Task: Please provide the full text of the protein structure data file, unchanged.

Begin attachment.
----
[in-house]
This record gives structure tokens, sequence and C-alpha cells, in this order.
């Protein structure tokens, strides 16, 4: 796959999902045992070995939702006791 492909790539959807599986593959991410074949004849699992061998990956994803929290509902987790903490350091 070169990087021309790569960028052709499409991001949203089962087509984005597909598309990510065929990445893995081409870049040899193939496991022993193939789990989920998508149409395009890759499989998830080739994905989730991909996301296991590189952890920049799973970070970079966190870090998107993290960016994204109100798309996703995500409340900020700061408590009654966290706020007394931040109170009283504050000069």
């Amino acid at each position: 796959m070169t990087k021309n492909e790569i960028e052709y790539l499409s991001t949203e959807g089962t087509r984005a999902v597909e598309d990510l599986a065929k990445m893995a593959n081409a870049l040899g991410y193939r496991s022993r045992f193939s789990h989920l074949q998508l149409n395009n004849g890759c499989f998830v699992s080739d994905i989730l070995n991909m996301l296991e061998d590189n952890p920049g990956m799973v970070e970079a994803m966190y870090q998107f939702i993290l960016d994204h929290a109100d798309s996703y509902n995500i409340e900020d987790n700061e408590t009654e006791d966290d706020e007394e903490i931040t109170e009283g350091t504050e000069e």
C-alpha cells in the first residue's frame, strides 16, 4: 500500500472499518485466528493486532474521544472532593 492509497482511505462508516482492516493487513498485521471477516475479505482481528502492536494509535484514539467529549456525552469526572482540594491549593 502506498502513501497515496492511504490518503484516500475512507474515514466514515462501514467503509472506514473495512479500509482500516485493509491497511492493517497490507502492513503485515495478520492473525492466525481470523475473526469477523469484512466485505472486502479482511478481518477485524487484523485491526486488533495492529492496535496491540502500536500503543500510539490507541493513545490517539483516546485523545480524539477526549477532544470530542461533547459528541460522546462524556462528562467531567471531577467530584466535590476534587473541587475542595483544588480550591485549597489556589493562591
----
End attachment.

[in-house]
This record gives structure tokens, sequence and C-alpha cells, in this order.
């Protein structure tokens, strides 16, 4: 796959999902045992070995939702006791 492909790539959807599986593959991410074949004849699992061998990956994803929290509902987790903490350091 070169990087021309790569960028052709499409991001949203089962087509984005597909598309990510065929990445893995081409870049040899193939496991022993193939789990989920998508149409395009890759499989998830080739994905989730991909996301296991590189952890920049799973970070970079966190870090998107993290960016994204109100798309996703995500409340900020700061408590009654966290706020007394931040109170009283504050000069």
């Amino acid at each position: 796959m070169t990087k021309n492909e790569i960028e052709y790539l499409s991001t949203e959807g089962t087509r984005a999902v597909e598309d990510l599986a065929k990445m893995a593959n081409a870049l040899g991410y193939r496991s022993r045992f193939s789990h989920l074949q998508l149409n395009n004849g890759c499989f998830v699992s080739d994905i989730l070995n991909m996301l296991e061998d590189n952890p920049g990956m799973v970070e970079a994803m966190y870090q998107f939702i993290l960016d994204h929290a109100d798309s996703y509902n995500i409340e900020d987790n700061e408590t009654e006791d966290d706020e007394e903490i931040t109170e009283g350091t504050e000069e």
C-alpha cells in the first residue's frame, strides 16, 4: 500500500472499518485466528493486532474521544472532593 492509497482511505462508516482492516493487513498485521471477516475479505482481528502492536494509535484514539467529549456525552469526572482540594491549593 502506498502513501497515496492511504490518503484516500475512507474515514466514515462501514467503509472506514473495512479500509482500516485493509491497511492493517497490507502492513503485515495478520492473525492466525481470523475473526469477523469484512466485505472486502479482511478481518477485524487484523485491526486488533495492529492496535496491540502500536500503543500510539490507541493513545490517539483516546485523545480524539477526549477532544470530542461533547459528541460522546462524556462528562467531567471531577467530584466535590476534587473541587475542595483544588480550591485549597489556589493562591